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In Myanmar, UN Envoy's Tourism for a Cause, "Not a Popular Uprising," UN Rapporteur Says

Byline: Matthew Russell Lee of Inner City Press at the UN: News Analysis

UNITED NATIONS, October 1 -- As images from Myanmar of marching monks and soldiers' crack-down began Monday to fade from global consciences and screens, due to the cut-off of the Internet and the effectiveness of repression, UN envoy Ibrahim Gambari waited to see General Than Shwe. In the interim, according to the Burmese military, Gambari was taken on a little ride to Shan state. The UN refused Monday to confirm it. But as the reports of the trip multiplied, observers were left with the sense that Gambari agreed to see whatever the government wanted to show him, in order to meet Gen. Shwe. Is this selfless focus on obtaining concession from the regime? Or does it serve to legitimate the regime and let it off the hook? What is the UN thinking?

            One indication, it would seem, is the statement of the UN's own special rapporteur on Myanmar, Paulo Sergio Pinheiro. Inner City Press asked about this, at Monday's UN noon briefing:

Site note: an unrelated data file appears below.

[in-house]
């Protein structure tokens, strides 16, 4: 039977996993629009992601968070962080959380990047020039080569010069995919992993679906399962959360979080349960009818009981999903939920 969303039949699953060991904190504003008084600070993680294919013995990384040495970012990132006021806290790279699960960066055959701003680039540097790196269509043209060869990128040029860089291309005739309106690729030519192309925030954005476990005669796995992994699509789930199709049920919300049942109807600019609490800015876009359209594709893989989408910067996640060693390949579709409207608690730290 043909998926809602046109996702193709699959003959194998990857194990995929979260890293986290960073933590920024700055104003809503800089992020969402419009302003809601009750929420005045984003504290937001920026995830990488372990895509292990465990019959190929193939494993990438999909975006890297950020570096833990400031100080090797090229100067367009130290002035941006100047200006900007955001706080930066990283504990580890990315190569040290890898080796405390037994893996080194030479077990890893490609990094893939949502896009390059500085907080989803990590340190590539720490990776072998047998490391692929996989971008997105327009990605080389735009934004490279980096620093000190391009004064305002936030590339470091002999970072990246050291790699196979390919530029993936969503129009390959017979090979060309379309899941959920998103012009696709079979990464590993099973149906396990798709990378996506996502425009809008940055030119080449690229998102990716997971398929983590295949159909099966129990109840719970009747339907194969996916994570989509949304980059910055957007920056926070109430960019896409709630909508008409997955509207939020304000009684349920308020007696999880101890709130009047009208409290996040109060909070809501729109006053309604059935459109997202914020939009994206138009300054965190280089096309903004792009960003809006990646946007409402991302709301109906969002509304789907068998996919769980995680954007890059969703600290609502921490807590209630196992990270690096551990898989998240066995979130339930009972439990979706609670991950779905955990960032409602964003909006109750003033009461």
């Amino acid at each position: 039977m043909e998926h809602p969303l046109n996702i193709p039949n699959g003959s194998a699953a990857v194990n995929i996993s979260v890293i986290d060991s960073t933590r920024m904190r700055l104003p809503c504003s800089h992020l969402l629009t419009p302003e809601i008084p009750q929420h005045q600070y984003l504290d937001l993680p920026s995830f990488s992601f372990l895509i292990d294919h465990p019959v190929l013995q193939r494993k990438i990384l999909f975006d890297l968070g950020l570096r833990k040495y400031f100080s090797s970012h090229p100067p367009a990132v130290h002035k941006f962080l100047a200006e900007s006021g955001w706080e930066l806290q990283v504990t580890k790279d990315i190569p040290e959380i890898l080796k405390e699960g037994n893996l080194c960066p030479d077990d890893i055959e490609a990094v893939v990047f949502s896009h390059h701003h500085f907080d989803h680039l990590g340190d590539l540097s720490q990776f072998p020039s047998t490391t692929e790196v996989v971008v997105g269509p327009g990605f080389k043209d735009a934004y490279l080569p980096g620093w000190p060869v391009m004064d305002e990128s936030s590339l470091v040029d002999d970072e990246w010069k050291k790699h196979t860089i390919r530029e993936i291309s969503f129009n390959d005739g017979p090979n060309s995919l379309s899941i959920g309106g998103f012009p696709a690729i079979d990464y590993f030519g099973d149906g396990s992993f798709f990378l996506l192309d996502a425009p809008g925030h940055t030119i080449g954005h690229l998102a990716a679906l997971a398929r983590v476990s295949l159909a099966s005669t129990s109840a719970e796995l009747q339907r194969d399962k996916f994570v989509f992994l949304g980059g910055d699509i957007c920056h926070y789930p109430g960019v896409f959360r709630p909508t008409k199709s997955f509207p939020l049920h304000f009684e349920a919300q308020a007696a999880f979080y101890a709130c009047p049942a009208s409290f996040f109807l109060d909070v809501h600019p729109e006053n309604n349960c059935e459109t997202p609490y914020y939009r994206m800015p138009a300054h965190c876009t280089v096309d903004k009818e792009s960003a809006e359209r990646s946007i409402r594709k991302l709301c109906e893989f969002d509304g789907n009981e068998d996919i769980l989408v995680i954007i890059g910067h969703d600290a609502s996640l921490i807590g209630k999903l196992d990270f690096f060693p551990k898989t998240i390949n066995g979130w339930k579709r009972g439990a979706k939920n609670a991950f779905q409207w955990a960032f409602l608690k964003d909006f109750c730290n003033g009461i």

Inner City Press: There's also a quote by the UN Special Rapporteur to Myanmar, Pinheiro, saying, 'I would not qualify the protest as a popular uprising' and 'this is not the time to make threats.' Does he speak for the UN system and does the Secretariat agree about the uprising?

Spokesperson:  The Special Rapporteur is an independent Rapporteur and as all Special Rapporteurs, they have an independent voice, and they've been appointed to bring their opinions into the human rights debate.  I don't have a comment on that particular opinion. 

            While the independence of the rapporteurs is technically true, it seems surprising that the UN would let stand a comment that what took place in Myanmar was not a popular uprising.

Myanmar street scene of what UN rapporteur calls *not* a popular uprising

  Myanmar's foreign minister U Nyan Win, speaking before the General Assembly on Monday, said that "the situation would not have deteriorated had the initial protest of a small group of activists against the rise in fuel prices not been exploited by political opportunists." This is another way of distinguishing what took place from a popular uprising. But why is the UN's rapporteur parroting what the Burmese regime is saying? And why is Mr. Gambari agreeing that his meeting with Aung San Suu Kyi be supervised by the Burmese military, then being flown around on their helicopter, to locations of their choosing? Click here for Inner City Press' story of who funds the Myanmar regime.

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Click here for a Reuters AlertNet piece by this correspondent about Uganda's Lord's Resistance Army. Click here for an earlier Reuters AlertNet piece about the Somali National Reconciliation Congress, and the UN's $200,000 contribution from an undefined trust fund.  Video Analysis here

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UN Office: S-453A, UN, NY 10017 USA Tel: 212-963-1439

Reporter's mobile (and weekends): 718-716-3540